Ruth got his start in the furniture business 70 years ago driving a delivery truck and receiving his neighborhood buddies to help him haul mattresses. Health issues are currently forcing him to shut down his Gerard's Furniture store.
"I is not going house to mope about it," Ruth said, sitting in the center of his Florida Boulevard showroom. "I'm gonna keep on functioning. I got to deliver this furniture all "
This is the second time that Ruth has had a sale. When he turned 65, Ruth brought to help the stock is sold off by him.
"I went home, and after about 10 days, I went stir crazy," he explained. "So I came back."
Ironically, the firm that helped him with the retirement sale back is assisting him with this going-out-of-business sale.
87, ruth , nevertheless does business like he did. His store does not have a website. "I don't text and I don't email," he said. "Just been a few years ago we have a computer for accounting."
Gerard's includes a focus on luxury furniture.
"All that stuff on the internet, it is like going into the ships. It's gambling. You do not know exactly what you going to have," he said. "Some of this leather is seconds, some of it is rejects."
Ruth started working at the furniture business during his senior year at Baton Rouge High in Lloyd Furniture Co., then at 1126 North Blvd.. After graduation, he attended LSU joined the Coast Guard.
In 1953, he returned with the furniture shop to Baton Rouge and to his occupation.
"I had been making $35 per week in Lloyd Furniture, then I got a offer from Hemenway's Furniture on Plank Road," he explained.
Throughout that time he had been a salesman at Hemenway's, Ruth got into hydroplane racing. He was a driver for the Tom Cat Baby, a boat with a Corvette engine that won the most dangerous and prestigious Pan American race Lake Pontchartrain in 1958.
Throughout the ship races, Ruth became buddies with Lewis Gottlieb, president of City National Bank. Gottlieb endorsed some teams that were racing.
Ruth got a call from Gottlieb, one day. The owner of Simon Furniture Co. had died and his children weren't interested in taking over the business. Would Ruth be interested in owning a furniture shop?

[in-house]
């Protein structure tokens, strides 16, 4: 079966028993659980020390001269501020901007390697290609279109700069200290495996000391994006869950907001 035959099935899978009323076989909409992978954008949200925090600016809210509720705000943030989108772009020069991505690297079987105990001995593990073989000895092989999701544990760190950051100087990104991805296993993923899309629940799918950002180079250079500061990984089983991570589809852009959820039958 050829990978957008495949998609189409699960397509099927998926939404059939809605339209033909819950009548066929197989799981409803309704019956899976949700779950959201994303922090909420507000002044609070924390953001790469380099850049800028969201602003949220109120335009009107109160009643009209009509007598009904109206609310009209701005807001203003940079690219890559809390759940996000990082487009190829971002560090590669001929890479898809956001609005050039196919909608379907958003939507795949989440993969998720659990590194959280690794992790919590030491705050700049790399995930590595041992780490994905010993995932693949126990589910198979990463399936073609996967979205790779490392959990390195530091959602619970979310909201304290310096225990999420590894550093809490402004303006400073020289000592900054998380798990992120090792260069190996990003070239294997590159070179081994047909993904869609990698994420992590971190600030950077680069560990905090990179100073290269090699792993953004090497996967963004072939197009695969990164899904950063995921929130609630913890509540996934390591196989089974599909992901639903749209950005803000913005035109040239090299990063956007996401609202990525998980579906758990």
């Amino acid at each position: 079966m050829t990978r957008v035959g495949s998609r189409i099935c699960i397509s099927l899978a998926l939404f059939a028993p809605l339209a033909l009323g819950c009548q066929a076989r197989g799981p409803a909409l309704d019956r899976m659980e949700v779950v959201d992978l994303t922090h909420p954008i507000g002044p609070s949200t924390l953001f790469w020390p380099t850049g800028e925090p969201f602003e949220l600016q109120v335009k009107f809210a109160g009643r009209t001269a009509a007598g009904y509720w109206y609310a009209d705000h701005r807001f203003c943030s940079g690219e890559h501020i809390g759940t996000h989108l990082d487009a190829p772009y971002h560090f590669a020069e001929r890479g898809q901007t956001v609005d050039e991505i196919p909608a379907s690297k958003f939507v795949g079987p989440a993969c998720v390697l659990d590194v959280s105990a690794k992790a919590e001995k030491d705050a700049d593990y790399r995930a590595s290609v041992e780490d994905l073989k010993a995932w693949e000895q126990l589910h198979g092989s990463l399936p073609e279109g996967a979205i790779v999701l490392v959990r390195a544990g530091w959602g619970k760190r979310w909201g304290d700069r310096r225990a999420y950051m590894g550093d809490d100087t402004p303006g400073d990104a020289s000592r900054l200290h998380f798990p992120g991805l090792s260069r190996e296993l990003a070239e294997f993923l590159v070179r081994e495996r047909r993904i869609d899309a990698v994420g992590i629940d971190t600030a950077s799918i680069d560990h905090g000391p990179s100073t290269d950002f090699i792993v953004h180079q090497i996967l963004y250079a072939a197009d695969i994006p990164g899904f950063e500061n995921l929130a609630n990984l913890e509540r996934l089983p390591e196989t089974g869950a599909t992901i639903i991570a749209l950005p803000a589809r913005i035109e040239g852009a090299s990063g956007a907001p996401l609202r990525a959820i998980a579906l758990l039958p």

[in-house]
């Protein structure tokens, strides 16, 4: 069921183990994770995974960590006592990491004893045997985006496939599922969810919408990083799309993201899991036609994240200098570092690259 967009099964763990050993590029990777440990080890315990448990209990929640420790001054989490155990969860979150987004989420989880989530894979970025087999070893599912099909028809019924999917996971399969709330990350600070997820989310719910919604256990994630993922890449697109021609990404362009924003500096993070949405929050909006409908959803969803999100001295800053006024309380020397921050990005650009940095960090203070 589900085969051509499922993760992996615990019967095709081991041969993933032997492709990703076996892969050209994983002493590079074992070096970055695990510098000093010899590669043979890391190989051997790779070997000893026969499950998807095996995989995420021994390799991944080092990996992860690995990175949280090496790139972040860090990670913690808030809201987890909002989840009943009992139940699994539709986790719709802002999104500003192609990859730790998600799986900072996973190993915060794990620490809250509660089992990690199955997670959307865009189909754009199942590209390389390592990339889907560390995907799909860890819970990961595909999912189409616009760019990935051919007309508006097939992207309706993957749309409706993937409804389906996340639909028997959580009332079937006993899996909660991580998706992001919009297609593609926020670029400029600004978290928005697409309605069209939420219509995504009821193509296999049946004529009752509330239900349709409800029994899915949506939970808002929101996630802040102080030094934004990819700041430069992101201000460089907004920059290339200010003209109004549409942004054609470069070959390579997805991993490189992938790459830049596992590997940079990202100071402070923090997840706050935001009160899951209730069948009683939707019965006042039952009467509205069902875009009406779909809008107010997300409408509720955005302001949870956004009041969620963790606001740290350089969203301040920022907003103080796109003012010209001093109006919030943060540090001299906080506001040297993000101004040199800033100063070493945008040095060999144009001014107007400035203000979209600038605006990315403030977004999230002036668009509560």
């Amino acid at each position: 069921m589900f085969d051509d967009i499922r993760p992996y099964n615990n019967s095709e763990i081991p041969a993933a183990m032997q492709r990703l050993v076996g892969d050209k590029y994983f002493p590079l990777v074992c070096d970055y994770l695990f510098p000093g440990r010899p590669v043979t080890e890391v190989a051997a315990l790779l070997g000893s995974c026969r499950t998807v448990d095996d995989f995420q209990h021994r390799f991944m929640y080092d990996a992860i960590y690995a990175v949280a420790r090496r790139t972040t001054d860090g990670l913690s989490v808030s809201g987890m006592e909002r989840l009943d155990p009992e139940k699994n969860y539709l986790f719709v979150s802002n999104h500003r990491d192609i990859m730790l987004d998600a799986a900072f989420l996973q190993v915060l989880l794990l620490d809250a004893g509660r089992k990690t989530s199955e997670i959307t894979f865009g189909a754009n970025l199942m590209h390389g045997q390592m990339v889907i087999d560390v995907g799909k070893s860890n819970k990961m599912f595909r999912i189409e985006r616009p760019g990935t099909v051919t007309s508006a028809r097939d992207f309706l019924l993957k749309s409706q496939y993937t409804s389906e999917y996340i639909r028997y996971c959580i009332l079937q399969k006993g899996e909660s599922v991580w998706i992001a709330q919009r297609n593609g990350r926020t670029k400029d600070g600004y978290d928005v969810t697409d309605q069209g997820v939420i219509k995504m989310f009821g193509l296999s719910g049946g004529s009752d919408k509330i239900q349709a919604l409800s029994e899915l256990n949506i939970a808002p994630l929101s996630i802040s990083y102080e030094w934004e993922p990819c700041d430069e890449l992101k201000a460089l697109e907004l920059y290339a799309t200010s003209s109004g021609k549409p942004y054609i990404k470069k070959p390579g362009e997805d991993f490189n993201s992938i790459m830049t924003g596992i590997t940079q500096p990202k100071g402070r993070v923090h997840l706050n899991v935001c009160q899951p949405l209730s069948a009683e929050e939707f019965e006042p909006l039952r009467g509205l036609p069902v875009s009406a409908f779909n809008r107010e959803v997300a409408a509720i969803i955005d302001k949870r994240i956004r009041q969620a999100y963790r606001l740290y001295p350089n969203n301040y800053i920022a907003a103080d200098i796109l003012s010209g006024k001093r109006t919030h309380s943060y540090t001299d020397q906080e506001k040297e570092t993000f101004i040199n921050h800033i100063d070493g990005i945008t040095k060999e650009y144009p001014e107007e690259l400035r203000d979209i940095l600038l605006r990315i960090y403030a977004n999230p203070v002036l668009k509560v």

Gottlieb advised him to check the shop out, and he would help him finance the deal, when he was interested.
"It was a great store, and that I knew I could do some good on the market," Ruth said. The problem was money. But he did have a life insurance coverage he purchased from a fellow member of the Red Stick Kiwanis Club.
"Mr. Gottlieb advised me to deliver him that insurance policy to the bank," Ruth said. "He told me'You're going to make it."
The Furniture of gerard started in 1966. There were three employees: a bookkeeper and the Ruths. At the store, Ruth sold furniture during the day. In look at this now the evenings, he delivered the items he sold.
At that moment, the trend in furniture was Victorian - and Spanish-style furniture. A successful Atlanta furniture salesman visited Gerard's Furniture and told Ruth, he needed to find a few of those things in the store to make it effective. Ruth told the man he didn't have the money to buy the helpful hints furnitureso he got them to send three suites of Mediterranean-style furniture on credit to Gerard's and phoned a Virginia maker. "That cranked business up," Ruth said. "We offered out the hell of that furniture."
Ruth heard about a shop on Florida Boulevard that was up available for $500,000. Ruth checked the building at 7330 Florida Blvd. and decided to purchase it and fix it up.
"It cost $2 million to revive the entire building," he explained. The loan was so big, it had to be split between CNB and St. Landry Bank in Opelousas.
The Florida Boulevard location of the Furniture of Gerard opened around 1975. The store won acclaim for the completeness of the choice, which included artwork furniture, fabrics, rugs and decorative accessories. 1 area is filled in the 1970s with George Rodrigue prints. His son Larry includes a bunch of original Louisiana art and prints in another part of the store.
To round out the selection in Gerard's, the furniture markets are visited by Ruth in North Carolina.
"Baton Rouge has always been interested in good taste and traditional furniture," he said. "The men and women who purchase fine furniture want to sit in it, want to feel it, and when they have any understanding at all, unzip it and see what is inside it."
Recently, he had been diagnosed with lung disorder. That led him to shut the store after meeting with four kids and his wife.
The choice was made to liquidate the business, Since his children have professional jobs.
"I never got rich, but I was able to raise four kids, send them all off to college -- and not need to pay any institutions or attorneys to get them out of difficulty," he explained.
Despite his years in business, Ruth stated he chose overnight to shut the shop.
"My family would go crazy trying to work out everything at the furniture shop," he explained.
He made a point of helping eight grandchildren and his kids find things in the store to help decorate their houses.
Plans are to spend promoting off all the inventory in Gerard's. When all is gone, the shop will close.
Ruth said he's seen a boost in customers since announcing he was shutting down his organization. The day after it was announced he was shutting, 500 people showed up at the store. The next day about 400 people were there.
"We had them come from 20, 30, 40, even 50 years back to buy things on our economy," he explained. "It's been rewarding."